Now things get weird. This is a cup of coffee with an egg (trung) cracked into it. When I first heard about it, I really thought it was a prank because all my friends know I am extremely gullible and fall for anything. But no, this really is a cup of Vietnamese drip coffee with a layer of whipped chicken egg yolk along with condensed milk and sugar on the top. The creamy texture is best described as liquid tiramisu. Let that digest while I explain more.
Story goes that egg coffee was invented in 1946 by Nguyen Giang who is the founder of the famous Cafe Giang located at 39 Nguyen Huu Huan in Hanoi. When he came up with it, he had no idea it would become a thing, as he simply just whisked in an egg into a cup of coffee because he ran out of milk. When the blender came about, the recipe got popular.
To make this, first drip coffee is made. Then, an egg yolk, some condensed milk and a spoonful of that coffee is poured into a bowl and whisked rigorously until it becomes frothy. This layer of froth is then poured over the traditional black coffee. When you are ready to drink, make sure you use a spoon to mix the creamy top layer of froth into the dark and bold coffee that lies underneath. Or else it might taste a bit…eggy. You will find your egg coffee served with a flame underneath or sitting in a bowl of hot water to keep the temperature and texture.
Dua means coconut. To make a delicious cup of ca phe dua, you simply mix drip coffee with a little bit of condensed milk and coconut milk (or coconut yogurt). To this, a lot of ice is added. It may sound sweet, yet it is quite a strong drink. If you come across a Cong Ca Phe during your time in Vietnam, make sure to try this out as it is their signature drink.
Now we add in some fruit. Sinh to means smoothie and you will come across many smoothie stalls and shops as you walk around Hanoi or Ho Chi Minh City. You can point your way through the various fruits you want in your sinh to ca phe such as banana, avocado, dragonfruit, mango and more. Mix your choice with black vietnamese coffee and you have this strange drink.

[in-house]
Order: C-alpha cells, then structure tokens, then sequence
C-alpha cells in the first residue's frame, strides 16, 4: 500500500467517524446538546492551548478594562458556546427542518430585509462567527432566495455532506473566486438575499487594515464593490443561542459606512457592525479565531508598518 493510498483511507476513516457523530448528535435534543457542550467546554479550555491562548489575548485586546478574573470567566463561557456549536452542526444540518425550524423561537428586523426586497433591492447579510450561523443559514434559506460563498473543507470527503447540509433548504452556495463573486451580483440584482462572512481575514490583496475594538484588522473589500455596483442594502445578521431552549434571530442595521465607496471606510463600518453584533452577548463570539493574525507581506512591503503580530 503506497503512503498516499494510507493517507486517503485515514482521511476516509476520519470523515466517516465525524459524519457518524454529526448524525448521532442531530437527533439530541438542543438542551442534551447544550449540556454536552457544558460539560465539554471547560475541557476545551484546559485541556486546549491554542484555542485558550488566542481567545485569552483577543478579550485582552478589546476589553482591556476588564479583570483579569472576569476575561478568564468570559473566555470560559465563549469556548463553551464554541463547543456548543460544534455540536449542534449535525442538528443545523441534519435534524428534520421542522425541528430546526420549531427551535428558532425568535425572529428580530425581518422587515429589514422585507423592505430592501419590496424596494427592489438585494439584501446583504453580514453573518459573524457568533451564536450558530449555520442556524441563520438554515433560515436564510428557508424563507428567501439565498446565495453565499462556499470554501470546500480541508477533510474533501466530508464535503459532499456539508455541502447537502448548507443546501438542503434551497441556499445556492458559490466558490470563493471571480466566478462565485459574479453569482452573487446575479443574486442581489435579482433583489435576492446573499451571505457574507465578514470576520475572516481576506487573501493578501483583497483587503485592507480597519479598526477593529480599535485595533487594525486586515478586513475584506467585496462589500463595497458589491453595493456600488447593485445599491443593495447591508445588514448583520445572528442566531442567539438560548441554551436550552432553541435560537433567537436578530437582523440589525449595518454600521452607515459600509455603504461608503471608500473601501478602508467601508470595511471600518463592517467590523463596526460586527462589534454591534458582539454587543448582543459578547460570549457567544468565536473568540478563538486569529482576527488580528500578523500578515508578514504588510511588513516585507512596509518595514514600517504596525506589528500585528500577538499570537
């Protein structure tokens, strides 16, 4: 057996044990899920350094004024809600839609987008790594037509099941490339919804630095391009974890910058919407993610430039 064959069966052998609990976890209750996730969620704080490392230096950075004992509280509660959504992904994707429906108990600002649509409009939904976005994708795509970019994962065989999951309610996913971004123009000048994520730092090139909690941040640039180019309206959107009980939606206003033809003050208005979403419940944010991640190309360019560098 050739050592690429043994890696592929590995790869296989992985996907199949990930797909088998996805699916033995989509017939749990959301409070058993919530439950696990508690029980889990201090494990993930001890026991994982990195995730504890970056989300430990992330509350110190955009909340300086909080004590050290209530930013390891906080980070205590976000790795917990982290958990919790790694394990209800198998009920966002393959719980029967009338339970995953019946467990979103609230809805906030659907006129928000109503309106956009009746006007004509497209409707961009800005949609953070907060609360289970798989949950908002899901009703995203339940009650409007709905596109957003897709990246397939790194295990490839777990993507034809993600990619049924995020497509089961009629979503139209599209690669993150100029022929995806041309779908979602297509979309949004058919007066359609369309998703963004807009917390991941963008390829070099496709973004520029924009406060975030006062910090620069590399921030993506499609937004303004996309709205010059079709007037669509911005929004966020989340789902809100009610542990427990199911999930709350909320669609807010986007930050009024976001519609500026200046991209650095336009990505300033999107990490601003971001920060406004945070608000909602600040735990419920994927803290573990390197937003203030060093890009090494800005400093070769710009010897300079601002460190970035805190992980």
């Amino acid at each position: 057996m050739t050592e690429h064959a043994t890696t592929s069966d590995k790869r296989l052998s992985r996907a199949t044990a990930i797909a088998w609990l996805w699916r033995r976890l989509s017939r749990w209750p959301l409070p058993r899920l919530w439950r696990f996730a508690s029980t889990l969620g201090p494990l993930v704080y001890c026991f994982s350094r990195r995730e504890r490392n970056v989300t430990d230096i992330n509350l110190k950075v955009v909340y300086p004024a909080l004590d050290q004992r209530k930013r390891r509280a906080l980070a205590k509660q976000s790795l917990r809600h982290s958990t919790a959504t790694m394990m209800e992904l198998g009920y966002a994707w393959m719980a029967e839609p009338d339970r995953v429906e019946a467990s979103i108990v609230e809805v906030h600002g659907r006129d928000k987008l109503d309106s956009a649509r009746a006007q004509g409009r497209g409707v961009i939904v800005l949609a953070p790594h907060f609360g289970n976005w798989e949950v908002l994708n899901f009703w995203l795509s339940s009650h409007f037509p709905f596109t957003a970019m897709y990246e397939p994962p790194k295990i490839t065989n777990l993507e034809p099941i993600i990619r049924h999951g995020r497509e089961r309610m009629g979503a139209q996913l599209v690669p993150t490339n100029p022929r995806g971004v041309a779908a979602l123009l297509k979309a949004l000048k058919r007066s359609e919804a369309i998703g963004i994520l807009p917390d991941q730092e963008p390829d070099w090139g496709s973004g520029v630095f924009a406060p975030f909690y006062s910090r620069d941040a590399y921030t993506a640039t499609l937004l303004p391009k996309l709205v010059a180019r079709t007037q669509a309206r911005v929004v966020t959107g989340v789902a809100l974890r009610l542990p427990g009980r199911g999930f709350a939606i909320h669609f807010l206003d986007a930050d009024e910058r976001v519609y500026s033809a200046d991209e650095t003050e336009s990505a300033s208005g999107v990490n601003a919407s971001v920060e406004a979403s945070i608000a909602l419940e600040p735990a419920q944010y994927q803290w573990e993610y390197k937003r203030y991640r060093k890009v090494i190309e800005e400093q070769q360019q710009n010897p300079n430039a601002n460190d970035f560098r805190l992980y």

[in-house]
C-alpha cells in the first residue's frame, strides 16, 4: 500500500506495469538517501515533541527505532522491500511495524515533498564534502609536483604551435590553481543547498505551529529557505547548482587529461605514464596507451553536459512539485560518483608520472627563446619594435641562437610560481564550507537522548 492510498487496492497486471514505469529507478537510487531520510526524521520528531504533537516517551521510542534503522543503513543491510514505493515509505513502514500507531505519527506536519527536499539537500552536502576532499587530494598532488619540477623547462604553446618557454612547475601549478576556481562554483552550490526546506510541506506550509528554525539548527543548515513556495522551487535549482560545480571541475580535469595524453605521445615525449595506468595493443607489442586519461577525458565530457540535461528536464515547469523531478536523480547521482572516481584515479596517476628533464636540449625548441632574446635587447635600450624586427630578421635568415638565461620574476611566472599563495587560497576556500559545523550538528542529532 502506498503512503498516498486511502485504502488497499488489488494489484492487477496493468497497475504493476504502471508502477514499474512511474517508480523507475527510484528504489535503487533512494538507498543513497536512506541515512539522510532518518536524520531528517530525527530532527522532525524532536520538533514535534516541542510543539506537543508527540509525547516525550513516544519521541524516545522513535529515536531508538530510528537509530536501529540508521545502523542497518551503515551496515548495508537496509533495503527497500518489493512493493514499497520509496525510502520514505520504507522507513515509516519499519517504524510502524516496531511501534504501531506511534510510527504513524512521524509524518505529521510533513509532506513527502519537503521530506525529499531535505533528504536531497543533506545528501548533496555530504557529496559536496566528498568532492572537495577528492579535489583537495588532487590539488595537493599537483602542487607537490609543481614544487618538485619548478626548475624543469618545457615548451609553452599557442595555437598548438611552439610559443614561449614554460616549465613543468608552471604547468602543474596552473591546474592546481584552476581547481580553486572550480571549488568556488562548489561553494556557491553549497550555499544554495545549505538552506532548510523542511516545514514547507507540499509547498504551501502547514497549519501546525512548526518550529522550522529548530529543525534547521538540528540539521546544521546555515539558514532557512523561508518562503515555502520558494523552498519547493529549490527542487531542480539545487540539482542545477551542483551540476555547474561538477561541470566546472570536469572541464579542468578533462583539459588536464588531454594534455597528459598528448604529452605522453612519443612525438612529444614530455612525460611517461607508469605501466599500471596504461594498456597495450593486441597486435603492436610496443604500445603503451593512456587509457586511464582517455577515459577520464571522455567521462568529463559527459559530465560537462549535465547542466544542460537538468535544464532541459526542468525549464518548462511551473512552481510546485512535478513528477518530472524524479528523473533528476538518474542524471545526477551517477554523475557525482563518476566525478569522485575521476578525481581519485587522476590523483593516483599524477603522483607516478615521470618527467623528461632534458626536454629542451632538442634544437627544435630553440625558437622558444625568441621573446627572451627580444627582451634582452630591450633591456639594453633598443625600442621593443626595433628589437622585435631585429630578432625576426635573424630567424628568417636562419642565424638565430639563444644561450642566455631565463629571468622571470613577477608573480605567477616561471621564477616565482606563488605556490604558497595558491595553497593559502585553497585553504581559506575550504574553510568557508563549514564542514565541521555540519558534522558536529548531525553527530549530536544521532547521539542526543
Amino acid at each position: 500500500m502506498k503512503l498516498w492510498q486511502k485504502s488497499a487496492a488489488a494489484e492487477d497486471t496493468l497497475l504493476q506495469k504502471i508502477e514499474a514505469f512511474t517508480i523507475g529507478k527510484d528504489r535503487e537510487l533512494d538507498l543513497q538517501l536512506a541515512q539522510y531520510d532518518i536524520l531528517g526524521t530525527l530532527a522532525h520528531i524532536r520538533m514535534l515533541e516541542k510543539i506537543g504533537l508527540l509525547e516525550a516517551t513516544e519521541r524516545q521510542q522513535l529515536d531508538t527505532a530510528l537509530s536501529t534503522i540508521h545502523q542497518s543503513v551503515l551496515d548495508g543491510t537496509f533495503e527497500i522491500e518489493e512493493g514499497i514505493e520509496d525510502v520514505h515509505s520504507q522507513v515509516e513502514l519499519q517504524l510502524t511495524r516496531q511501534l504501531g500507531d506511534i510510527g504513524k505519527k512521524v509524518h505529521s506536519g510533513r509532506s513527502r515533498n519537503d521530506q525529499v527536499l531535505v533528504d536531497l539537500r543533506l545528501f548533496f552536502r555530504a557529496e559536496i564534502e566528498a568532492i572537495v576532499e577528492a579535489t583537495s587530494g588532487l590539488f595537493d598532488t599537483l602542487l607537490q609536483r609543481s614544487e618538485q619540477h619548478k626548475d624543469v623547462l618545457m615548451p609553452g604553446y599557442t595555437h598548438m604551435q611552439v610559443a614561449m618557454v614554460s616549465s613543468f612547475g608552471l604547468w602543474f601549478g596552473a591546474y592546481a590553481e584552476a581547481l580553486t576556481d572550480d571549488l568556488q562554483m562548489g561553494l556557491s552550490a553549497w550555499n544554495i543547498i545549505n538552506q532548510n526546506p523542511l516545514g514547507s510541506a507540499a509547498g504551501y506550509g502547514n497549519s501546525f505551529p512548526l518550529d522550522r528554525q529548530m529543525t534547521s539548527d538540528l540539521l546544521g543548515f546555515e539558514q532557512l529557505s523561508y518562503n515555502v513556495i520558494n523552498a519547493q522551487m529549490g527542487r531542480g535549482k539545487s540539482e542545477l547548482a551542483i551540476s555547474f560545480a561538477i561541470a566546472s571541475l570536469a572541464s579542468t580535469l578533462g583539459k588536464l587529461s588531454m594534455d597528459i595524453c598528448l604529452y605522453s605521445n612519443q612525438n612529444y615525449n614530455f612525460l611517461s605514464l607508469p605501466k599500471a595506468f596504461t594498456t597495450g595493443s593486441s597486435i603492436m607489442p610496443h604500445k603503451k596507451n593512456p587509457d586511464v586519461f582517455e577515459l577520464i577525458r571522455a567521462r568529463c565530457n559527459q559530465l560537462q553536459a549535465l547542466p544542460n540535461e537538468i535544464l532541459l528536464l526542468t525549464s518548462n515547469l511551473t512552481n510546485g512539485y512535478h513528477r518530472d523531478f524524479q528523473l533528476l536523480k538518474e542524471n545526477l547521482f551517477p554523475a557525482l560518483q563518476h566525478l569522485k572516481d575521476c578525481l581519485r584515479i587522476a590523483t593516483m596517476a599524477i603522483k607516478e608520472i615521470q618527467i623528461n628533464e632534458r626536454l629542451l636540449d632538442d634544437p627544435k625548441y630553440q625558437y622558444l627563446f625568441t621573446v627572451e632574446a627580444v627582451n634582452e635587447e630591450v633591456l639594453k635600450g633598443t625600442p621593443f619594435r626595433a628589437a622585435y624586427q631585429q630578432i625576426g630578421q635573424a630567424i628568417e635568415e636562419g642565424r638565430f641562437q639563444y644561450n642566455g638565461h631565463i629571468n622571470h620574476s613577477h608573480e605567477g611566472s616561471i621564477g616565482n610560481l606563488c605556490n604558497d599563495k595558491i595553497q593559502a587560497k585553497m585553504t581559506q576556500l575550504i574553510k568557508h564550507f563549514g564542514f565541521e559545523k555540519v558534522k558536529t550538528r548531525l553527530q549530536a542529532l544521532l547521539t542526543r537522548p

By now you should be accustomed to hearing about weird ingredients being added to a simple cup of coffee. Ca phe sua chua is another unique drink where creamy yogurt blends divinely with black coffee to form a delicious concoction. The yogurts tanginess really accentuates the bitterness of the coffee, making it a rollercoaster of flavors in your mouth.
Simply add a spoonful of salt to your ca phe sua da and it becomes a ca phe muoi. The salt brings out the smokier flavors in the coffee, and balances out the sweetness of the condensed milk. I’m not sure how I feel about this one though.
This is a little controversial. This is one of the most expensive coffees in the world and you can only find it in a few countries: Indonesia, East Timor, the Philippines and of course, Vietnam. So what is it?
Ca phe chon is weasel coffee. Essentially weasels are fed coffee berries, digesting the flesh, and excreting the pips. They are then washed and processed carefully, and then sold worldwide as a luxury item. It may cost around $500 USD per 1kg.
The controversy here is because of how these weasels can be raised. Many are kept in very poor conditions and force fed coffee berries without a proper balanced diet. There is a high mortality rate and this practice also poses a conservation risk. Many animal welfare groups are making it a priority to act against this practice.
While it’s great to be open to trying new things, you should also be mindful about how certain things come to be and if any animal or human being is harmed in the process. Do your best to travel ethically.